until they reached a bridge the yankees had destroyed. So they had to stop again.
When they pleaded for food, they were told they could only have some if they paid for it. Although the women had money with them, the Southerners were so convinced that they would prevail that they were unwilling to take anything but Confederate currency. In order to buy decent food she and the other wives of officers sold their excess clothing to Southern women through a colored intermediary. Due to the coastal blockade, the South had difficulty obtaining supplies as well as cloth and clothing.
After being vilified and spat at by southern women upon arrival in Richmond, they were marched off to a dreary old tobacco warehouse turned prison and dubbed Castle Thunder. The Castle part of the name was someones idea of humor. The Thunder part was for the constant pounding of cannon in the distance.
Fortunately, they were not too thoroughly searched and Maria Electa only had to turn over some letters she was to have carried home for the wounded. The watch and money were never discovered. And she managed to prevail upon a guard who took a
silver cup and spoon from a woman to return it so that the mother could give her child its medication.
There were openings in the walls, but no windows or coverings. A few cots and dirty blankets were provided, but Maria Electa and most of the rest chose to sleep on the floor with their depleted satchels for pillows and their shawls for cover. They were only allowed to go down into the yard once a day, if they were lucky, for water. One nursing mother apparently ceased to lactate due to dehydration and her child
starved to death. The Confederates were just going to dig a hole to bury the little one. However, Maria Electa prevailed upon them to take some of their remaining funds to purchase a shroud and coffin for the child. She had to prepare it for burial with a spit bath since there was no access to water.
As hungry as they were, they simply could not eat some of the food provided. However, another prisoner, a colored man, whom she described as the only friend they had while in prison, was allowed to take their money and shop for edible food. They paid as much as $2 a pound for butter.
While all of this was going on, Union Secretary of War Edwin M. Stanton was huffily corresponding with a Major-General Schenck on July 1st about Col. Washburns concerns for his wife. Word had previously reached the War Department of the incarceration of officers wives through The Richmond Dispatch (which apparently used the news to buoy Southern spirits). However, it wasnt precisely clear who the women were.
Ultimately, the women and children were identified, exchanged and returned, cheering when they saw the stars and stripes on the vessel that carried them down the James River and up the coast to Annapolis.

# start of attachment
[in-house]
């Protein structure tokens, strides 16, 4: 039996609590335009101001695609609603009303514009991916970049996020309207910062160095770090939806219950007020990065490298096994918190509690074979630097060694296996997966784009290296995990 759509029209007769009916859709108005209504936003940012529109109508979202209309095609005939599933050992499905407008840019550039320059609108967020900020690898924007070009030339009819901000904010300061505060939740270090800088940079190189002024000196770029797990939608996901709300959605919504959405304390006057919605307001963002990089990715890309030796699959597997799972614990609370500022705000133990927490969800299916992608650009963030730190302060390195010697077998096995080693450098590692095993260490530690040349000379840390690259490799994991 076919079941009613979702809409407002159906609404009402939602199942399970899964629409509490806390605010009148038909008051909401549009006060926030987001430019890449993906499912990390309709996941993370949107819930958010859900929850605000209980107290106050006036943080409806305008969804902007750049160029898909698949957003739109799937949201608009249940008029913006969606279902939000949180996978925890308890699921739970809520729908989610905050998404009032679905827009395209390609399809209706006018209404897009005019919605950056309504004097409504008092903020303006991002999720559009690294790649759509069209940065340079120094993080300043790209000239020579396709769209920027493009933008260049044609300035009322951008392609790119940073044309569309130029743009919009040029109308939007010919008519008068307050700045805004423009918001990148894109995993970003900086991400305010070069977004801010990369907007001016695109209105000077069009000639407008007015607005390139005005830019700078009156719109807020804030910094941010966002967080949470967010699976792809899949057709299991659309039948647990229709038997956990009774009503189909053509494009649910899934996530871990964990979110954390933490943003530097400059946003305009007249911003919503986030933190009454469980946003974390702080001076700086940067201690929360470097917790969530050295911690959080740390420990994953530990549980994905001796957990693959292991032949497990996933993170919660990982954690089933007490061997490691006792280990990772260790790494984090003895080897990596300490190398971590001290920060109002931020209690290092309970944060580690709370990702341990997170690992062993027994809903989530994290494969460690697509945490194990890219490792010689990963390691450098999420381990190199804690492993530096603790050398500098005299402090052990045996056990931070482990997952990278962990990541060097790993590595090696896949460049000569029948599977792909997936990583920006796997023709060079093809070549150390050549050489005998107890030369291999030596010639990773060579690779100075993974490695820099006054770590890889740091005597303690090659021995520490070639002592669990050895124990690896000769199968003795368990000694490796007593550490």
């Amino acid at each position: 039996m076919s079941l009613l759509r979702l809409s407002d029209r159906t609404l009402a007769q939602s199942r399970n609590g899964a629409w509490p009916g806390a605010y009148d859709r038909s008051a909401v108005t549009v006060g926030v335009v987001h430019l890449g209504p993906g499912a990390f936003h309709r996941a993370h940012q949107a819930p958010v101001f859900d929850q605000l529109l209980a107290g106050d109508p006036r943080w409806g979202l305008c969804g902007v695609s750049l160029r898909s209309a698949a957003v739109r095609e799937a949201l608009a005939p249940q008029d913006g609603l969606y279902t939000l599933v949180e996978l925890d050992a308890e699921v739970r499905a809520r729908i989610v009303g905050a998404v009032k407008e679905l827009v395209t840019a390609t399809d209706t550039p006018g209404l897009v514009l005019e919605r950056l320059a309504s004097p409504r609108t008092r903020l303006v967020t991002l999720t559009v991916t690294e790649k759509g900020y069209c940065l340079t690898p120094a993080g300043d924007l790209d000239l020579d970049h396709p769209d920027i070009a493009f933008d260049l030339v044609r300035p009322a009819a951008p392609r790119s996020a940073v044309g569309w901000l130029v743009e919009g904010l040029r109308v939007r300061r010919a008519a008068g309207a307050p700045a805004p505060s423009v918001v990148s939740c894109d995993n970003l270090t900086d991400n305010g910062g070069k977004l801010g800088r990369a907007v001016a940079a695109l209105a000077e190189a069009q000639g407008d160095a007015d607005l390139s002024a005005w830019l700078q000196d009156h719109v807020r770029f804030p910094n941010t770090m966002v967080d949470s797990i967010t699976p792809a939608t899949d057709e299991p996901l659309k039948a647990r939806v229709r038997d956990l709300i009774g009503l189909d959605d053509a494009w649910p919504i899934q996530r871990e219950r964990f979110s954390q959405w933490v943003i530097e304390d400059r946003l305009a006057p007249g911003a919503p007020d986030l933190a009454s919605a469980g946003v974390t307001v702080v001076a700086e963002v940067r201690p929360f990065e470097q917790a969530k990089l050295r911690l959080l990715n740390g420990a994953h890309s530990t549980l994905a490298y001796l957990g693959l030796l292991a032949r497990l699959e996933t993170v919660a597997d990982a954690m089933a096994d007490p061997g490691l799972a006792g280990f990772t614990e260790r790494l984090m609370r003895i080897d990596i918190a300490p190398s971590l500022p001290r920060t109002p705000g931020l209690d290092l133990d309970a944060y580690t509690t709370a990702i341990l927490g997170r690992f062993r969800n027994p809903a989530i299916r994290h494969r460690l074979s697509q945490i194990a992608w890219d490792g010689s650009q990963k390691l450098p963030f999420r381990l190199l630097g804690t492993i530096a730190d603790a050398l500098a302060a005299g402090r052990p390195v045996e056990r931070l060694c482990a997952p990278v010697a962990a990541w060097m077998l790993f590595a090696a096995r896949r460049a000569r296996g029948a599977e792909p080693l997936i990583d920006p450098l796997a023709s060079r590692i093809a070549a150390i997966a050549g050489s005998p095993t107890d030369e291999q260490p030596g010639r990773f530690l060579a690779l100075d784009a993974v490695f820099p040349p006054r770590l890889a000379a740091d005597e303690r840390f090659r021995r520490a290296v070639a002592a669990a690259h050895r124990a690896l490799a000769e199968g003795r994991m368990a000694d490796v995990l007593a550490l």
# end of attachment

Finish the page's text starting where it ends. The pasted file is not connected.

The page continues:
Although exhausted, they slept little in Baltimore, where the terrible moans of wounded men brought from the previous days battle in Gettysberg filled the air.
Four pages of War Department correspondence from the National Archives indicate that the South tried to pull a fast one regarding the womens release, and Secretary Stanton withheld release of 300 Southern women and children, already upon a vessel and set for exchange, until things were straightened out.
Physically and mentally exhausted, Maria Electa and Mrs. Simmons spent a few days in Washington, cleaning up and resting before their journey home. However, by the time they reached Barnesville and discovered there would be no stage the next day, which was a Sunday, they just hired a team and headed for home.
Maria Electas oldest daughter spotted them from the top of the church steps as they entered town. Bounding down the steps and shouting all the while that theyd heard their father had been shot from his horse and their mother was dead, she hurtled up and into her mothers arms.
She did not go to church that day. And there was great rejoicing that Sabbath morning as ..my house was filled with neighbors and friends all to welcome me home...
While it was true that the colonels horse had been shot from under him (which was how the rebel officer confiscated his saddle cloth at Winchester), he had struggled back to his feet and led his men into battle.
Having never heard of Maria Electas adventures, it was thrilling to read this journal about a loving couple from a small midwestern town who displayed heroism and valor beyond belief when their lives were suddenly turned upside down -- a couple who then had the ability to quietly return to living somewhat ordinary and long lives.
Heroes walk among us -- even among our ancestors.
©2012 by Barbara McFadden. This column first posted March 12, 2012.